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  • bluecheese4u bluecheese4u May 25, 2013 1:35 AM Flag

    Crude landlocked as Canadians join U.S. to halt pipelines

    Crude landlocked as Canadians join U.S. to halt pipelines

    Posted on May 24, 2013 at 6:55 am by Bloomberg

    British Columbia, the Canadian province whose official slogan to its own beauty is “Super, Natural,” is invoking another saying: “No more supertankers.”

    That’s potentially big trouble in a nation where oil exports amount to $73 billion annually and the industry employs more than 550,000 workers. It’s also a bad omen for nations, notably China, that have invested billions in Canadian oil projects with expectations that they will one day be able to buy vast quantities of heavy Canadian crude.

    To do that means not just pumping it from the vast tar sands — thought to hold as many as 170 billion barrels — lying mainly to the east in the neighboring province of Alberta. It also means building pipelines to carry that heavy oil, known as bitumen, west to the coast. From there, fleets of supertankers will be needed to ship it across the Pacific to Asian markets that desperately want cheap oil.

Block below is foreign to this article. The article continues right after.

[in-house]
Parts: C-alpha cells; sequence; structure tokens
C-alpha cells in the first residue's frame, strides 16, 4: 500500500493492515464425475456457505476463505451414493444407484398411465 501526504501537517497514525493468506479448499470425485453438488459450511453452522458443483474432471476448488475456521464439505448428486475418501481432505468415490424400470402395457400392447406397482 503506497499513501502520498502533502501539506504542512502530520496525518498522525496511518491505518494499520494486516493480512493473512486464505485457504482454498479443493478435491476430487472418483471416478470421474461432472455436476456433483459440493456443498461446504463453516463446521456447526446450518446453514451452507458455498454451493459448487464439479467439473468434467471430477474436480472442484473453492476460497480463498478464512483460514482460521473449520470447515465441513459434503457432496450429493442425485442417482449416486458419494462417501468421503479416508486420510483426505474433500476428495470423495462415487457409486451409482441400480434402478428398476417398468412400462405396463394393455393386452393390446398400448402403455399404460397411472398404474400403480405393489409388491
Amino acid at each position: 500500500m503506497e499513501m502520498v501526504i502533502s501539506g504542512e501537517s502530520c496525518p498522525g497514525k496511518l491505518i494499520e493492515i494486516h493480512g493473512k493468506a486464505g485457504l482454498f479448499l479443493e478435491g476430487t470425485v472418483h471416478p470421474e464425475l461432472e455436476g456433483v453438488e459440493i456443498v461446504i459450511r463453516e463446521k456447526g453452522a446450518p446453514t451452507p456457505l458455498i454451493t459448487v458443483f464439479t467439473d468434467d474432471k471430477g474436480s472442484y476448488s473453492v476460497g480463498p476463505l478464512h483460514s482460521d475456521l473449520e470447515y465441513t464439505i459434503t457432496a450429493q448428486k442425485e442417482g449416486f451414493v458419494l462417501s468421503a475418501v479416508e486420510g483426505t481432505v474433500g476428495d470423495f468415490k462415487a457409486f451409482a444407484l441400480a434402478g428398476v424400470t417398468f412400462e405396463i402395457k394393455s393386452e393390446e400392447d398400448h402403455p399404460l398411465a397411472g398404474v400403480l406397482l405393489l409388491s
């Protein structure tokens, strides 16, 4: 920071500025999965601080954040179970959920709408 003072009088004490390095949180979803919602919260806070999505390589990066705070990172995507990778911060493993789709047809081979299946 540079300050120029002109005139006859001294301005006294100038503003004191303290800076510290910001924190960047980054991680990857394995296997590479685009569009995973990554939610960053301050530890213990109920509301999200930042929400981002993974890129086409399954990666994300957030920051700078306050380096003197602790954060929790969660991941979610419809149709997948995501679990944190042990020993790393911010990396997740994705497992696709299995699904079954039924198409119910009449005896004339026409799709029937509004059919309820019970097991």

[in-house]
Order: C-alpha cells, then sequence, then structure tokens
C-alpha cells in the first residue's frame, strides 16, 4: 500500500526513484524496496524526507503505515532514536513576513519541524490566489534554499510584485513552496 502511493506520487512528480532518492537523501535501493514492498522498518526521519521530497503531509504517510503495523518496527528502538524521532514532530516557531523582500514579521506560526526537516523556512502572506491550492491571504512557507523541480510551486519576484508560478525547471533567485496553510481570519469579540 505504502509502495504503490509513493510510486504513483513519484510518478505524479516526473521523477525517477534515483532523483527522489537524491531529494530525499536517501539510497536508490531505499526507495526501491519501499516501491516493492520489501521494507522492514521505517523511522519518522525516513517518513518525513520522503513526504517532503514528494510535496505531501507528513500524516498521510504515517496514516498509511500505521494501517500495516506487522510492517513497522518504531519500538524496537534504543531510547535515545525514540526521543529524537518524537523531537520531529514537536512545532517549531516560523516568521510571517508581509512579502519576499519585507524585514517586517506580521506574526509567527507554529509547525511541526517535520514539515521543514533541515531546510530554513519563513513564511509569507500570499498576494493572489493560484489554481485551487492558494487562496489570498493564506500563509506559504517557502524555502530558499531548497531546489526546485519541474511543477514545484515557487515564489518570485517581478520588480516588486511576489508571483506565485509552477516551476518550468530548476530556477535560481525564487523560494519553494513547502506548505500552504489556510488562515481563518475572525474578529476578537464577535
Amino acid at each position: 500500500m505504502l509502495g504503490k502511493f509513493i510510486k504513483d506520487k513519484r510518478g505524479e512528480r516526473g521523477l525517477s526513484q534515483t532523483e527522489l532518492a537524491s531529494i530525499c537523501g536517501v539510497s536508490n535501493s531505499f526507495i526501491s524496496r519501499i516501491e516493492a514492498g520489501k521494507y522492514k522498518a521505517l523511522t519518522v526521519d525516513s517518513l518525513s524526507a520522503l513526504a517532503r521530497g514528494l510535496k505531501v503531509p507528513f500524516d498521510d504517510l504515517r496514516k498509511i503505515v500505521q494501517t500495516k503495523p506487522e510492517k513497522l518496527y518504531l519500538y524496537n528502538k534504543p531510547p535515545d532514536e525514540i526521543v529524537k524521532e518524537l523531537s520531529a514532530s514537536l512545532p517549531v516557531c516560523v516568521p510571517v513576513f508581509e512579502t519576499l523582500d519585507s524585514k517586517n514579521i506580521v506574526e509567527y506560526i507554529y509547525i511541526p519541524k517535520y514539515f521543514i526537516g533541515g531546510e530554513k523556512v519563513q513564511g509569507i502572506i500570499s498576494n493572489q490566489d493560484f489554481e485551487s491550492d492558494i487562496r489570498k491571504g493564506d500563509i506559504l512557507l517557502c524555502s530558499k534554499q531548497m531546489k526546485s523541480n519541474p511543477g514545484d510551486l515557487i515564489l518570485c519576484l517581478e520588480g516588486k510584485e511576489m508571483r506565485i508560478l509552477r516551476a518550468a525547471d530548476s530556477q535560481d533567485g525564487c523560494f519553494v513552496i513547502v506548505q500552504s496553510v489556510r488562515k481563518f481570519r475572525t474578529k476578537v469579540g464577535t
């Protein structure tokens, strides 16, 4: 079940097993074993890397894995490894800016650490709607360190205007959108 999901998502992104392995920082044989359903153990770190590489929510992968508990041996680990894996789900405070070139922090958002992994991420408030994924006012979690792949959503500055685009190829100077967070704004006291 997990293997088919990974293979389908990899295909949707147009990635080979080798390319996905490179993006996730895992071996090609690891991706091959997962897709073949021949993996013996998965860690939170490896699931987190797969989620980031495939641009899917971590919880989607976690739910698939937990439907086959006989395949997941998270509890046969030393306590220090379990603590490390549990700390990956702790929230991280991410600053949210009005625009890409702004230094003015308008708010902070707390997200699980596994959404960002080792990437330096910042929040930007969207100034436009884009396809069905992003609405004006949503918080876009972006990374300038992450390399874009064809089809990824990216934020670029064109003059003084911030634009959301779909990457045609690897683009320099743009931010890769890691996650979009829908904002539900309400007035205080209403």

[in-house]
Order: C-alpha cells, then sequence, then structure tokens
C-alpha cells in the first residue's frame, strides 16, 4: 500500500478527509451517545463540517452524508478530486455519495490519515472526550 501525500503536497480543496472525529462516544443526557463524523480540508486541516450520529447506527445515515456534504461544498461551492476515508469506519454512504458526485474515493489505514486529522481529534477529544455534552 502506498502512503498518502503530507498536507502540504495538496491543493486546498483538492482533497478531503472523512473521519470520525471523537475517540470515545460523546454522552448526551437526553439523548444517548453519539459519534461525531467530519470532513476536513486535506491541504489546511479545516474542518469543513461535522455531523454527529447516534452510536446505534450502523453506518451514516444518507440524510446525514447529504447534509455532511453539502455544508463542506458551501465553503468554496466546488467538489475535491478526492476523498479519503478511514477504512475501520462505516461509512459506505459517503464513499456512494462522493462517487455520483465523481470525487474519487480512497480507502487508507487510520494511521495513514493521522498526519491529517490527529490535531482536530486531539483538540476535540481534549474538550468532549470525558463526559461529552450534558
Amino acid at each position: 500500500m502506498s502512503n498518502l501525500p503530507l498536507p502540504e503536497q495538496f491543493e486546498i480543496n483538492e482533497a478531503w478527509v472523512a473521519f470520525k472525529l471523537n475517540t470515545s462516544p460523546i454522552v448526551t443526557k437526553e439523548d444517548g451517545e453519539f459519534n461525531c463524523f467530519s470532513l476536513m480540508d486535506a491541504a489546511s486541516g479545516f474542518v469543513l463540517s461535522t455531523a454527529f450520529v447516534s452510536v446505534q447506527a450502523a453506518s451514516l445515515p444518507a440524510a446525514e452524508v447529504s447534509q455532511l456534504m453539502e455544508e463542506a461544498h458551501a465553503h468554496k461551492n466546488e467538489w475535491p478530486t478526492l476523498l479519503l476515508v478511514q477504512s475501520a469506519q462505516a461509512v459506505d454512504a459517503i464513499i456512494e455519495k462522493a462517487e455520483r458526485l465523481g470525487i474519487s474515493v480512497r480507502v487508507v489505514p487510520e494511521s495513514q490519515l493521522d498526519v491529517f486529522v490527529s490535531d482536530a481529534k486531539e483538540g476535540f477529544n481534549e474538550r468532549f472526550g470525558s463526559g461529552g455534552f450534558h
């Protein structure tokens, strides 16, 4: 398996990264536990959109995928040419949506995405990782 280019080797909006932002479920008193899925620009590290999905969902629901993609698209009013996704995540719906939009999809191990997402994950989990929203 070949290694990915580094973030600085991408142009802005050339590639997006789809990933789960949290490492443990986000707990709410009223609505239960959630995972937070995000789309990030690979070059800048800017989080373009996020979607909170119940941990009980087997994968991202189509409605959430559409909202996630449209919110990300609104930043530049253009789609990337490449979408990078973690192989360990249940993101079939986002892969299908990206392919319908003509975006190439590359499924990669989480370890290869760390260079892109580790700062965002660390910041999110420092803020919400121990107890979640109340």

Two such projects, representing about C$11.4 billion ($11.1 billion) in investments, are on the drawing boards. British Columbia, with its mountainous forests, national parks and salmon streams standing between the crude and the sea, wants no part of those pipelines — nor does it want its scenic bays to be turned into supertanker terminals.

    In Vancouver, with a metro-area population of 2.5 million, the evergreen-rimmed, blue sprawl of English Bay laps up to the city center and is already a port for supertankers taking crude from an existing pipeline known as the Trans Mountain conduit. Sean Austin offered an opinion sounded often there — that enough is enough. “English Bay shouldn’t become a parking lot for supertankers,” Austin, a 41-year-old construction worker, said in an interview as the sun set over a seawall behind him.

    Chinese Caught Out?

    An end to the

    fuelfixODTcom/blog/2013/05/24/crude-landlocked-as-canadians-join-u-s-to-halt-pipelines/

 
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